Pterygium is a white, red, pink or yellow flesh-like tissue growth on the clear mucous membrane (conjunctiva) covering your eyelids and eyeball. This eye condition is common among people who spend much of their lives under the sun, including farmers, fishers and surfers. Pterygium is nicknamed “surfer’s eye.”
The tinged growth spreads across the white section of your eye and can cover the cornea (the clear surface over the iris and pupil responsible for focusing light). You may see blood vessels spreading through the growth, which can develop on one or both eyes.
Many people with pterygium don’t require treatment, but if the tissue growth impacts your vision or comfort, St. Michael’s Eye & Laser Institute can help.
What Causes “Surfer’s Eye?”
Pterygium is not cancer, and its cause is unknown. Researchers believe environmental exposures such as wind, dust and UV light play a big part in pterygium development, but you don’t have to be a surfer to get “surfer’s eye.” You may not experience any symptoms, but the growth may cause you to have some cosmetic concerns. Pterygium symptoms may be mild to severe and include:
- Dry, itchy or burning eyes
- Gritty feeling in your eyes or a sense there’s sand in your eyes
- Conjunctiva swelling
- Blurred vision
- Bump or yellow spot on the white of the eye
- Changes in appearance of the eye
Who’s at Risk for Pterygium?
People who work outdoors or in dusty conditions are more likely to develop pterygium. The condition is most common in tropical regions and often grows over months or years. Sometimes pterygium is preceded by pinguecula, a yellowish, raised conjunctiva growth on the side of the eye. The growth typically appears near the inner corner of the eye by the nose and is caused by protein, fat or calcium deposits. Both changes are more prevalent in those who spend most of their time in the sun or in windy, dusty environments.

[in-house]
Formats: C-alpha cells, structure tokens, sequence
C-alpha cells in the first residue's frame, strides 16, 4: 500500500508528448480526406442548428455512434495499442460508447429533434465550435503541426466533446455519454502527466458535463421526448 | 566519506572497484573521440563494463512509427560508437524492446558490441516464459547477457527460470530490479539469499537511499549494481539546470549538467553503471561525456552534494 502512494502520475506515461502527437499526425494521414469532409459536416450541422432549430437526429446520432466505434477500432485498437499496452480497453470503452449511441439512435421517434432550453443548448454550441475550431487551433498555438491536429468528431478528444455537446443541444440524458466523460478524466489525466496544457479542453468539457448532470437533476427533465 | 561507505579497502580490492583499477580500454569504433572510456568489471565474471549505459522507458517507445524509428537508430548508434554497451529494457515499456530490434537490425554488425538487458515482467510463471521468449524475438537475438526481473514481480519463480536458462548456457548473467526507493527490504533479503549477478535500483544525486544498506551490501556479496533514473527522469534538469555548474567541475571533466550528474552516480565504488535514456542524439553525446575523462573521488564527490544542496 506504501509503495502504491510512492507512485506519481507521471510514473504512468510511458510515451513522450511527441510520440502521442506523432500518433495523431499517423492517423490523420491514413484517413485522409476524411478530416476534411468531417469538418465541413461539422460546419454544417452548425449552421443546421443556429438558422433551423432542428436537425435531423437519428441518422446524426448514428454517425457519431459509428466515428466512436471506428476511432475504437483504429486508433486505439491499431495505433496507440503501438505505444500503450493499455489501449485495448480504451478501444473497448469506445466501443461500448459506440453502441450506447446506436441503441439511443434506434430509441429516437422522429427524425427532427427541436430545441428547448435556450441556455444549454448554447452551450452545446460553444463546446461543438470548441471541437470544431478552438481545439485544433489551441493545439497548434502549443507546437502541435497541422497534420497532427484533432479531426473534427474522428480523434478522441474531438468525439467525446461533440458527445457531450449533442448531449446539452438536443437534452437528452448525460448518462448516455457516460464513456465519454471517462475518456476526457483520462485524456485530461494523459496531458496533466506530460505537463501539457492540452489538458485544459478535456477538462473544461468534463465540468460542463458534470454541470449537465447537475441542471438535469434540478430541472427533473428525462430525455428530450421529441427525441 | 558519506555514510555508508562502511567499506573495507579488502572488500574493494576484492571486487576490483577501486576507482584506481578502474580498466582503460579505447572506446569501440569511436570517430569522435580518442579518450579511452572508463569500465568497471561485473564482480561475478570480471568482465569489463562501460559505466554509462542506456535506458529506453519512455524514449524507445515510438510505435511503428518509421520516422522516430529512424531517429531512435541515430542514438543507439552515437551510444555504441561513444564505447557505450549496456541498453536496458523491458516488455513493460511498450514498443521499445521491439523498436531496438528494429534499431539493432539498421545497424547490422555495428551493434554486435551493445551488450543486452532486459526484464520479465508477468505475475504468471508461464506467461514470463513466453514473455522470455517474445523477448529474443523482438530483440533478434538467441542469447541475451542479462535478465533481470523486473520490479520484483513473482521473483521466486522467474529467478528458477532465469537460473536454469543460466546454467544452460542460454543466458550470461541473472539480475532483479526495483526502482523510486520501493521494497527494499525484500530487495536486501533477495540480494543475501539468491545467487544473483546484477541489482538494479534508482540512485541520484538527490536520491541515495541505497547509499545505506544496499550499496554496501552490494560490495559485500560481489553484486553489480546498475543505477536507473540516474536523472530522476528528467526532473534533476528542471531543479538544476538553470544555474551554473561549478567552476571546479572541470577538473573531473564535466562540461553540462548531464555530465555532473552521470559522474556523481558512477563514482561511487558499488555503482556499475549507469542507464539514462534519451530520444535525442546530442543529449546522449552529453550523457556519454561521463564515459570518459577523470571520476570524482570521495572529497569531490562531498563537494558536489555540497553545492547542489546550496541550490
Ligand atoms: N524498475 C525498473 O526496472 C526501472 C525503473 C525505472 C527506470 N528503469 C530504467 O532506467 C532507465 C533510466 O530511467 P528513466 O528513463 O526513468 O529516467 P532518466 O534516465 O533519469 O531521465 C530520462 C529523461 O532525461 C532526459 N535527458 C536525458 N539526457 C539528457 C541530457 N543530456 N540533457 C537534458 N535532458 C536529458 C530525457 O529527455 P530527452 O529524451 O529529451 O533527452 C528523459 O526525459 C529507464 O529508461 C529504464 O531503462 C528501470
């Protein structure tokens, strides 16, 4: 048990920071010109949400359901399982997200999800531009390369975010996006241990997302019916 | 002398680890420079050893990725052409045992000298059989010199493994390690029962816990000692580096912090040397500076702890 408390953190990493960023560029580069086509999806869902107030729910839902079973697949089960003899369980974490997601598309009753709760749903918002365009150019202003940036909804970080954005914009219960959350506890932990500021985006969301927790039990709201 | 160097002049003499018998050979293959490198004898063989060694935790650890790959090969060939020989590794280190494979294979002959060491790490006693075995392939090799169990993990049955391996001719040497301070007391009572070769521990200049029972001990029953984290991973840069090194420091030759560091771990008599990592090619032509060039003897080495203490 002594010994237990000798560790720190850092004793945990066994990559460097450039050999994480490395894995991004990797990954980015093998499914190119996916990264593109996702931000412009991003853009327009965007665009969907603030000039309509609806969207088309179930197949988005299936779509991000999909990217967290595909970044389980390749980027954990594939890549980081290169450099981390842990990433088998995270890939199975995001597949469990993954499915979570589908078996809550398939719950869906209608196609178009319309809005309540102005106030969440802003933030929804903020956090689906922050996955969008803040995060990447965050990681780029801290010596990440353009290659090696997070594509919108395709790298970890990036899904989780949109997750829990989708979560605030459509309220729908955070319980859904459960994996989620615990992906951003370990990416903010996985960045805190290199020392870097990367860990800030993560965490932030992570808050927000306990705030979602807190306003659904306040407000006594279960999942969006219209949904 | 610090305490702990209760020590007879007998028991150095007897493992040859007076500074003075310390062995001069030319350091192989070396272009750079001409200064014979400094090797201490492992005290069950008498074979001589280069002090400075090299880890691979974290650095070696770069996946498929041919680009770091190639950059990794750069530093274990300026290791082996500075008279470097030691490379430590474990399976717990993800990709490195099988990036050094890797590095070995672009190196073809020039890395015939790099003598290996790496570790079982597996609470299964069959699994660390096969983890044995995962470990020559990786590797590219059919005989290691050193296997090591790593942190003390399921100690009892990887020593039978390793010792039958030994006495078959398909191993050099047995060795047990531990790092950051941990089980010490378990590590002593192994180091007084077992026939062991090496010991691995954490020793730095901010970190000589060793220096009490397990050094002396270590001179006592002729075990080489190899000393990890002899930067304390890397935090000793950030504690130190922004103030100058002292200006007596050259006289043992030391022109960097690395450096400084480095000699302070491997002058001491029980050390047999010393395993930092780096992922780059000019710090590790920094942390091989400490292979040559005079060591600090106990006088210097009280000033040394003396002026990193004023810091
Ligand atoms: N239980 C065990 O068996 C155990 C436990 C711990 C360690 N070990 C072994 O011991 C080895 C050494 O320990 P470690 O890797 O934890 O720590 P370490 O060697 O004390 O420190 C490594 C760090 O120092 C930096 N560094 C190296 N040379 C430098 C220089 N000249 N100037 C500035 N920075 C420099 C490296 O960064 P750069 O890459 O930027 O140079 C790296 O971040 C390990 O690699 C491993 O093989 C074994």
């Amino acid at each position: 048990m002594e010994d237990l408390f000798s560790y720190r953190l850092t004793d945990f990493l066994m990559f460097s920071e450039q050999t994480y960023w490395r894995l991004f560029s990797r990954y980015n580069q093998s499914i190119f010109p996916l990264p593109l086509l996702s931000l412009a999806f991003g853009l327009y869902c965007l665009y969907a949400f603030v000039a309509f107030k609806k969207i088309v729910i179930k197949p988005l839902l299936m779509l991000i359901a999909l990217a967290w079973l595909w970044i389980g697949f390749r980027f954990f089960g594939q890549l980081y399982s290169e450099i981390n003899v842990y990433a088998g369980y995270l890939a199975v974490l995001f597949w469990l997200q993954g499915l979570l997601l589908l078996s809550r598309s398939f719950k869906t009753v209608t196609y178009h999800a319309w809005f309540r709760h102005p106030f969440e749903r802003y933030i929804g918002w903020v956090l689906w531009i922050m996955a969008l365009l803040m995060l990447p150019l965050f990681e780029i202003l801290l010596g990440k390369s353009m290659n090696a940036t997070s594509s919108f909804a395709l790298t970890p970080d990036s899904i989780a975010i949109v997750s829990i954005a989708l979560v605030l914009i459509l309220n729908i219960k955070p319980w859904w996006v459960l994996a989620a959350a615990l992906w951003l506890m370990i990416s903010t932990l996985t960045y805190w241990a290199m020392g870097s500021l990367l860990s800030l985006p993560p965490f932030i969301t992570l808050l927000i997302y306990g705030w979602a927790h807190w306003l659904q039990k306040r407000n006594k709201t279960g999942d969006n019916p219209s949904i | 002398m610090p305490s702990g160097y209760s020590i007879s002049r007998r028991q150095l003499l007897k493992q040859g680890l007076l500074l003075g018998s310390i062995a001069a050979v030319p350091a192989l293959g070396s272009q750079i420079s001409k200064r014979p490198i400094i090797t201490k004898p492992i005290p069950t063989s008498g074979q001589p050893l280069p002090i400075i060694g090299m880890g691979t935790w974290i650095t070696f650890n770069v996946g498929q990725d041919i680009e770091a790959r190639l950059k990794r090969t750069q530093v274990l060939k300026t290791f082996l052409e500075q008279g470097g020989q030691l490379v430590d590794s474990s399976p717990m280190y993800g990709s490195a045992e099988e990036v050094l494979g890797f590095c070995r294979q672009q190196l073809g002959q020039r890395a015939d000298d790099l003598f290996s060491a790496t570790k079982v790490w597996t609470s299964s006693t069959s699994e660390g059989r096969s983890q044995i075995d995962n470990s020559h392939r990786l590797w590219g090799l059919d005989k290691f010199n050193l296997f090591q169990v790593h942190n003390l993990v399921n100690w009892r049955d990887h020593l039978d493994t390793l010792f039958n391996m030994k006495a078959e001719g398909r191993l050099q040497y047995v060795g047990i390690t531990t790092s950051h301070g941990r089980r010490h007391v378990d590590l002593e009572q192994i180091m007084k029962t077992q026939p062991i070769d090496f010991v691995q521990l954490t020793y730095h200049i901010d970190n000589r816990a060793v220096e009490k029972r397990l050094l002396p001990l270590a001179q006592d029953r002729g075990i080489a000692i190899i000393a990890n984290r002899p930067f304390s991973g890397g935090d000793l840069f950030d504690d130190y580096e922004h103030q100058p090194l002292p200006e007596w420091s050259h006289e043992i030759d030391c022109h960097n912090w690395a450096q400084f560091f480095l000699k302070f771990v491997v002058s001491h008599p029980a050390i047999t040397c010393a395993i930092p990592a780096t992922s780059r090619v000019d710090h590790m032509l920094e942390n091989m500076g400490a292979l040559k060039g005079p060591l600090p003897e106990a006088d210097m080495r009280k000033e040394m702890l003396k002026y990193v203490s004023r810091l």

How to Prevent Pterygium
You can lower your risk of “surfer’s eye” by wearing sunglasses to protect yourself from harmful UVA and UVB rays. Your prescription glasses can also be coated with UV protectant, and a wrap-around glasses design can lower exposure. Wear goggles in windy or dusty areas such as carpentry shops and use artificial tears when your eyes feel dry.
Pterygium Diagnosis and Treatment
Pterygium is diagnosed during a comprehensive eye exam using a special microscope and light called a slit lamp that allows our Ophthalmologists to look closely at the front structures of the eye. The extent of tissue growth is examined from the white portion onto the cornea. Most “surfer’s eye” cases don’t require treatment, but if you have uncomfortable symptoms such as dry or irritated eyes, lubricating eye drops or steroidal eye drops can help. Artificial tears, ointments and gels may also ease pterygium symptoms.
If your vision is severely affected, our Ophthalmologists may recommend surgery to remove the growth and transplant a thin tissue section onto the affected area to prevent the pterygium from growing back. Surgery is reserved for serious cases as pterygium may resurface, but the risk is lowered if you avoid sunlight, dry eyes and dust particles.
Contact St. Michael’s Eye & Laser Institute
Contact our Ophthalmologists to learn more about pterygium and schedule an eye exam at our Largo office to investigate your symptoms.